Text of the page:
Factors and Multiples in GMAT Data Sufficiency Is the positive integer n a multiple of 40?

1)  20 is a factor of n^2
2)  (n^3)/128 is an integer.

I like to think of these “is X a multiple of Y?” questions as: “does X contain ALL of Y’s factors?”

40 = 2 x 2 x 2 x 5, or three 2’s and one 5.

This is a Yes or No question.

If Yes, then “n” will have three 2’s and one 5 as factors.
If No, then “n” will be account for all factors.

We don’t care whether the answer is actually “yes” or “no” (no horse in this race! ), but we just need it to be 100% certain.

1) 20 is a factor of n^2

Okay, so n^2 = n x n, and they are saying that n x n will have all the factors of 20. 20 = 2 x 2 x 5

So basically 2 x 2 x 5 would evenly divide into n x n. But hang on a minute, we have two n’s in that hypothetical numerator, and the factors don’t evenly split up!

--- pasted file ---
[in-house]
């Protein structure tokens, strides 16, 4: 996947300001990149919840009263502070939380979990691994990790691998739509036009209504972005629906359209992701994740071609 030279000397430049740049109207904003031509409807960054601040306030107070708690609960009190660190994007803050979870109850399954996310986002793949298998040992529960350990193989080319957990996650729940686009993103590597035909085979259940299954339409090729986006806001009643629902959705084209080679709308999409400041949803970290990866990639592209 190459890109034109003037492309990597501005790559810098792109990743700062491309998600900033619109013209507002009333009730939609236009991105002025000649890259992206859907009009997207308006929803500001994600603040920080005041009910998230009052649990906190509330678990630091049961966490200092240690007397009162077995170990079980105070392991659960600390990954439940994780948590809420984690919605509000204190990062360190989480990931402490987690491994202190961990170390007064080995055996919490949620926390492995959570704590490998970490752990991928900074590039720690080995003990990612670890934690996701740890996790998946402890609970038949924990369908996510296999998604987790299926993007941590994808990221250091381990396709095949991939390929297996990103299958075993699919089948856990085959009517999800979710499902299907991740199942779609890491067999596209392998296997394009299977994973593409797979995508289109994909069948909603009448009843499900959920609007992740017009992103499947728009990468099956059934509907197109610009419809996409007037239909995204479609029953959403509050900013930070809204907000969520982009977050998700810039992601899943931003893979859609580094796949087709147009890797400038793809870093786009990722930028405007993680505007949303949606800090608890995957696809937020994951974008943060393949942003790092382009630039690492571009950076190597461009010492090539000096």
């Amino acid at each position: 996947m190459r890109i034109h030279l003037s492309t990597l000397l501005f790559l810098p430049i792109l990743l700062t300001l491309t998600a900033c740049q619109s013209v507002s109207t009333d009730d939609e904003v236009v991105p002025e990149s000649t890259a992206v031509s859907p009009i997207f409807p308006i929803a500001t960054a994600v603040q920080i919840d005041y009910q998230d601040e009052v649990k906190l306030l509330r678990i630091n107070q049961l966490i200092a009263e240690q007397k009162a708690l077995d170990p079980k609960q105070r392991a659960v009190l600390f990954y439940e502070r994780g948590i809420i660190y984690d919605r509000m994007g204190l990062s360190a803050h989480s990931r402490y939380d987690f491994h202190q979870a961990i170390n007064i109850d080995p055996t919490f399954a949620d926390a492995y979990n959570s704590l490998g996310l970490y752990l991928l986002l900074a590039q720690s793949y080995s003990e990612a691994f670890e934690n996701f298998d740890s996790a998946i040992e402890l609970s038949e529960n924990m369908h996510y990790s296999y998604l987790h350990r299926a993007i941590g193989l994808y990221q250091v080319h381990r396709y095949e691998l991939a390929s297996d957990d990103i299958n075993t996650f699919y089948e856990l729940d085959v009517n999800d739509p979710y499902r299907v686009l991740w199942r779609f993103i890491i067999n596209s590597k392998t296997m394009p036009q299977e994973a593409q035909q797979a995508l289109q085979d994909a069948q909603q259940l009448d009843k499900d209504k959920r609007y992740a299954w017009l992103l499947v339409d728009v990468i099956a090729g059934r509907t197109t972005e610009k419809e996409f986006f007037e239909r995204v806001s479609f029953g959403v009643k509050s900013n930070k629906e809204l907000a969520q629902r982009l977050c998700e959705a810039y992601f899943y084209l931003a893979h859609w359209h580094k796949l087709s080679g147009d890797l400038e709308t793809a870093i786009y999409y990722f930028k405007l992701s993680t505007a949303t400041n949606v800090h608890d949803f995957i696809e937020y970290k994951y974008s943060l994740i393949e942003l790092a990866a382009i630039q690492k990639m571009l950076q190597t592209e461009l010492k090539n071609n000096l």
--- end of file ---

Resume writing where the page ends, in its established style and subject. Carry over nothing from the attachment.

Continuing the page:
This tells us that “n” must have AT LEAST one 2 and one 5 as factors. So, it’s possible the answer is YES, if n also has two more 2’s, but what if n = 10? Then we’d get a NO answer. This is insufficient. Cross off answer choices A and D.

Let’s apply the same logic to Statement 2:

2) n^3/128 is an integer.

128 = 2 x 2 x 2 x 2 x 2 x 2 x 2 x 2, since we’re splitting these eight 2’s amongst three n’s, it must be that we’re missing a 2, and that each “n” has AT LEAST three 2’s in it. What we don’t know anything about is whether or not it has a 5. If it does, the answer is YES. If it doesn’t, the answer is NO. This is insufficient; cross off answer choice B.

Combined:

“n” must have one 5 as per Statement 1, and “n” must have three 2’s as per Statement 2. Therefore the answer will always be YES, that n is a multiple of 40. (Also, remember that every number is factor and a multiple of itself. So let’s say n = 40. 40 is a multiple of 40, so that would give us a YES answer.)

The answer is (C).